The Hudson Teen Theatre Project (HTTP) is sponsored by the Hudson Opera House and founded and directed by Carol Russoff, an artist and educator known for her "talent in developing young people's abilities and inspiring them to excel." Last year, HTTP performed Shakespeare's A Midsummer Night's Dream on a midsummer night in the PARC Park across from the Opera House. This weekend, HTTP will be debuting its very own adaptation of the best known work of 14th-century English literature, Geoffrey Chaucer's The Canterbury Tales.
The Canterbury Tales, known to most as the second work encountered in any survey of English literature course (the first being Beowulf) and the defining example in English of the frame story genre, is promised to "come alive under the inventive direction of Russoff and the energy, wit, talent, and dedication of the ensemble." The alliterative descriptors used in the publicity for the production give some idea of what's in store: "Rollicking Romance, Daring Duels, Tragic Tristes [sic]." The performance focuses on three of the tales: "The Knight's Tale," "The Wife of Bath's Tale," and "The Franklin's Tale."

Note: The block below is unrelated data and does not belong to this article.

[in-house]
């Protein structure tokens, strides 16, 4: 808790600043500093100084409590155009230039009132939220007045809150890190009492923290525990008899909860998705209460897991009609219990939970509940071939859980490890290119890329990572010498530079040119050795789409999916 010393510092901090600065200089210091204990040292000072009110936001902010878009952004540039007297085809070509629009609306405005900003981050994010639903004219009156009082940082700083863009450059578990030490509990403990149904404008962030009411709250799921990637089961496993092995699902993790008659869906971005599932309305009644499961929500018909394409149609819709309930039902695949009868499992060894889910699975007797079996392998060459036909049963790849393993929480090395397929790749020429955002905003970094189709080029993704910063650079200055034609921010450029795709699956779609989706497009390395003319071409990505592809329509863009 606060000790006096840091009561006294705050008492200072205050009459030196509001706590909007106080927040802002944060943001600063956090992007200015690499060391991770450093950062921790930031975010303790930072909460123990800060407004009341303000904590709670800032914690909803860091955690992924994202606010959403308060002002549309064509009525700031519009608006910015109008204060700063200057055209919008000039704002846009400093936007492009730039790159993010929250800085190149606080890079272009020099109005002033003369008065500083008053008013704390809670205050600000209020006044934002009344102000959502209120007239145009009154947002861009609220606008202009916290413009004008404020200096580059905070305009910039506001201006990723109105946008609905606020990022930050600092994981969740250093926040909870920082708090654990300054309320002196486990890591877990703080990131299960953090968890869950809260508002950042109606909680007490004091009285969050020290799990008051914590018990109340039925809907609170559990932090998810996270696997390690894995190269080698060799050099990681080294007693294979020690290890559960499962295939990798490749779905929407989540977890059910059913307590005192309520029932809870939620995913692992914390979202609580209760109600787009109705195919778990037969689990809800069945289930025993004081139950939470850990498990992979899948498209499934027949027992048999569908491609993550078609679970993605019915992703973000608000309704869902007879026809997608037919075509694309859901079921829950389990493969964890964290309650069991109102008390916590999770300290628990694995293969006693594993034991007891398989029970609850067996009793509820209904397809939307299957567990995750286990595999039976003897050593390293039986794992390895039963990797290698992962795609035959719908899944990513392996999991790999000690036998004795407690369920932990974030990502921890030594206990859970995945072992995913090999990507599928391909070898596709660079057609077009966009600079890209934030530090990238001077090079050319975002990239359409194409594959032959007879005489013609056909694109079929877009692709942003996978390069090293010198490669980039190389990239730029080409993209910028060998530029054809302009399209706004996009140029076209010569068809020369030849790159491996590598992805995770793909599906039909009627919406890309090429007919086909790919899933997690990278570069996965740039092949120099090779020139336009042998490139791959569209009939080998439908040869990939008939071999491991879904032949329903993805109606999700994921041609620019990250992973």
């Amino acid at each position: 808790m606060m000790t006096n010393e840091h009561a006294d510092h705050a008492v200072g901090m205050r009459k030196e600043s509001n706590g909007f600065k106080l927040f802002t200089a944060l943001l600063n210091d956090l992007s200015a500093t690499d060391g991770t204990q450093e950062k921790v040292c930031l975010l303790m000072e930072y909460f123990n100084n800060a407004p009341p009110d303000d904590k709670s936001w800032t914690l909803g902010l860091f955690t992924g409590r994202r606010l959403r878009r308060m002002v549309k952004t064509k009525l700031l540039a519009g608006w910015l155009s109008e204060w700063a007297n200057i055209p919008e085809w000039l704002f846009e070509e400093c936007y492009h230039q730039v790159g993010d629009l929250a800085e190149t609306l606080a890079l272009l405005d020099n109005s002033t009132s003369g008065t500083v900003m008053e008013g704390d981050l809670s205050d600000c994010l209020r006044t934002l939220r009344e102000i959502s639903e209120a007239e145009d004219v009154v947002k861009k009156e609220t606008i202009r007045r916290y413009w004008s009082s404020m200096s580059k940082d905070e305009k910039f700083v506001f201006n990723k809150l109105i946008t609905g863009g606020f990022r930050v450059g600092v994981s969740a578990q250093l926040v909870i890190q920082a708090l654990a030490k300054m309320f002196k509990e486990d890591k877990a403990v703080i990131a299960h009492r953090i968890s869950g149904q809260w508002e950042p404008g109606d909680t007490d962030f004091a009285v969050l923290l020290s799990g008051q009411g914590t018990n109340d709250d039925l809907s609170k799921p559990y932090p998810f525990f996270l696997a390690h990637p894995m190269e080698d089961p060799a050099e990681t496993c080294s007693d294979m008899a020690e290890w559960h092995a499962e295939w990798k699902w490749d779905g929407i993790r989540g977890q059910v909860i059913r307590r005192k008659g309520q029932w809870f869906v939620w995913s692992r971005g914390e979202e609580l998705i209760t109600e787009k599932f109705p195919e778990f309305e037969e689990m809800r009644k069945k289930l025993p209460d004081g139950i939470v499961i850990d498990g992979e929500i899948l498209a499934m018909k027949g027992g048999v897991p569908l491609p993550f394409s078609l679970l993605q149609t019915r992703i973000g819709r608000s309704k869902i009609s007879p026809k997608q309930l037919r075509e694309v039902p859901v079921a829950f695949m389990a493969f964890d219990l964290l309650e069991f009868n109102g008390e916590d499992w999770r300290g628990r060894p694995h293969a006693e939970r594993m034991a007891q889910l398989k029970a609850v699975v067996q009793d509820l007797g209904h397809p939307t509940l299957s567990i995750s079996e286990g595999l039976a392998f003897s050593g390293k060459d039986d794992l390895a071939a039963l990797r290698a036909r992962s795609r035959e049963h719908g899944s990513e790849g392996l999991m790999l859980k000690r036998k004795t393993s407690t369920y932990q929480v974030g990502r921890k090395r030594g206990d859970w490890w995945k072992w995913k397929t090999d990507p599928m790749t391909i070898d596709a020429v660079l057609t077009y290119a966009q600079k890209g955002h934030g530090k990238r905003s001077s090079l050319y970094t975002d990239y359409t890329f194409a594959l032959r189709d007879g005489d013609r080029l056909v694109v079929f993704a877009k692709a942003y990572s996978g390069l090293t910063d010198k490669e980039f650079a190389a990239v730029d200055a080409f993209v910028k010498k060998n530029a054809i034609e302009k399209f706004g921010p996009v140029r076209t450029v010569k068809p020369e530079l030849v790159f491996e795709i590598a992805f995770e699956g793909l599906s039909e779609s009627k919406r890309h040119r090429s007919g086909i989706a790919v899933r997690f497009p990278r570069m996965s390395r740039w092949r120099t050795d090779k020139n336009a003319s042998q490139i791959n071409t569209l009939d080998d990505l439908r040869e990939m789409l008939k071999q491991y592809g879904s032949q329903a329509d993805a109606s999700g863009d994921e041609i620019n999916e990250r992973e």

The HTTP production of The Canterbury Tales will be presented this Thursday, Friday, and Saturday--June 28, 29, and 30--at Basilica Hudson, 110 South Front Street. All performances begin at 8 p.m., and admission is free.